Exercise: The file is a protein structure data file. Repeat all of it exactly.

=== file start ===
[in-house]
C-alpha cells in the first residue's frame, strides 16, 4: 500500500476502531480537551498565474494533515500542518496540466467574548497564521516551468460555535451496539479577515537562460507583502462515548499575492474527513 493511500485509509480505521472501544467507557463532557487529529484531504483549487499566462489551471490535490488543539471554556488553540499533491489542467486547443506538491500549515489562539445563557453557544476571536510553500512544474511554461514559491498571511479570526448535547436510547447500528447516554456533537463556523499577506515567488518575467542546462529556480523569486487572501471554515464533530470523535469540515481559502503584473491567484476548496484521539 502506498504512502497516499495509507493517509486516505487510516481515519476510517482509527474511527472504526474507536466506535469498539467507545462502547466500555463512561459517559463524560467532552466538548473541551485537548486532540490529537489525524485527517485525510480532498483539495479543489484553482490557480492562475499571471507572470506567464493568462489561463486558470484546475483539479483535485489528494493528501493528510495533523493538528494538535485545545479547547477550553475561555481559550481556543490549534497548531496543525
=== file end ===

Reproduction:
[in-house]
C-alpha cells in the first residue's frame, strides 16, 4: 500500500476502531480537551498565474494533515500542518496540466467574548497564521516551468460555535451496539479577515537562460507583502462515548499575492474527513 493511500485509509480505521472501544467507557463532557487529529484531504483549487499566462489551471490535490488543539471554556488553540499533491489542467486547443506538491500549515489562539445563557453557544476571536510553500512544474511554461514559491498571511479570526448535547436510547447500528447516554456533537463556523499577506515567488518575467542546462529556480523569486487572501471554515464533530470523535469540515481559502503584473491567484476548496484521539 502506498504512502497516499495509507493517509486516505487510516481515519476510517482509527474511527472504526474507536466506535469498539467507545462502547466500555463512561459517559463524560467532552466538548473541551485537548486532540490529537489525524485527517485525510480532498483539495479543489484553482490557480492562475499571471507572470506567464493568462489561463486558470484546475483539479483535485489528494493528501493528510495533523493538528494538535485545545479547547477550553475561555481559550481556543490549534497548531496543525